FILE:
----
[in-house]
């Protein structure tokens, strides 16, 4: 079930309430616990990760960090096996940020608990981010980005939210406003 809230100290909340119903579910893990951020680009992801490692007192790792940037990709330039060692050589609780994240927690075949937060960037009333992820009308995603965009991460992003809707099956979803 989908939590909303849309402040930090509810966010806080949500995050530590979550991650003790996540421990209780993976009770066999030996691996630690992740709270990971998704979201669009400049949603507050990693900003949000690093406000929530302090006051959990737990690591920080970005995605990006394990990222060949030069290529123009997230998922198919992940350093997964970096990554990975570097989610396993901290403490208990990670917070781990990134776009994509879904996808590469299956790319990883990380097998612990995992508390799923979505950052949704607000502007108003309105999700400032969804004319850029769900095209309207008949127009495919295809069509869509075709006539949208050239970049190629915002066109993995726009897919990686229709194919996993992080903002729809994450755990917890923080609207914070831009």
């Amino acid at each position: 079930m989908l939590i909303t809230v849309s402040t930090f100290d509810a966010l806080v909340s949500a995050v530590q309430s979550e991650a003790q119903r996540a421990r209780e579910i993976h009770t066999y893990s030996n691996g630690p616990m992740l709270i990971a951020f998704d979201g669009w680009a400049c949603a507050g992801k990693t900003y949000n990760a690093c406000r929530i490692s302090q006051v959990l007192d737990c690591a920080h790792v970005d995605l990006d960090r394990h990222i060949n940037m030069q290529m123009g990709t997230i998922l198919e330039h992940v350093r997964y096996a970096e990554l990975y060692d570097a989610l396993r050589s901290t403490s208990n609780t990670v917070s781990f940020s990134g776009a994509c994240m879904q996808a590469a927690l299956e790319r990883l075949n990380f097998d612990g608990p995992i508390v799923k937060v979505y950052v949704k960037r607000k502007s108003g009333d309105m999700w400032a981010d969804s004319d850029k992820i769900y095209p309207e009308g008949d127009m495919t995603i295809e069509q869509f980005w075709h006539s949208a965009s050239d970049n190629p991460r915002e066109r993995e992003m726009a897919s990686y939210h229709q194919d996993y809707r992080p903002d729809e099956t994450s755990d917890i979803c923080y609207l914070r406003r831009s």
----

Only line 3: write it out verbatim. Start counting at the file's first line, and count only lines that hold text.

């Amino acid at each position: 079930m989908l939590i909303t809230v849309s402040t930090f100290d509810a966010l806080v909340s949500a995050v530590q309430s979550e991650a003790q119903r996540a421990r209780e579910i993976h009770t066999y893990s030996n691996g630690p616990m992740l709270i990971a951020f998704d979201g669009w680009a400049c949603a507050g992801k990693t900003y949000n990760a690093c406000r929530i490692s302090q006051v959990l007192d737990c690591a920080h790792v970005d995605l990006d960090r394990h990222i060949n940037m030069q290529m123009g990709t997230i998922l198919e330039h992940v350093r997964y096996a970096e990554l990975y060692d570097a989610l396993r050589s901290t403490s208990n609780t990670v917070s781990f940020s990134g776009a994509c994240m879904q996808a590469a927690l299956e790319r990883l075949n990380f097998d612990g608990p995992i508390v799923k937060v979505y950052v949704k960037r607000k502007s108003g009333d309105m999700w400032a981010d969804s004319d850029k992820i769900y095209p309207e009308g008949d127009m495919t995603i295809e069509q869509f980005w075709h006539s949208a965009s050239d970049n190629p991460r915002e066109r993995e992003m726009a897919s990686y939210h229709q194919d996993y809707r992080p903002d729809e099956t994450s755990d917890i979803c923080y609207l914070r406003r831009s």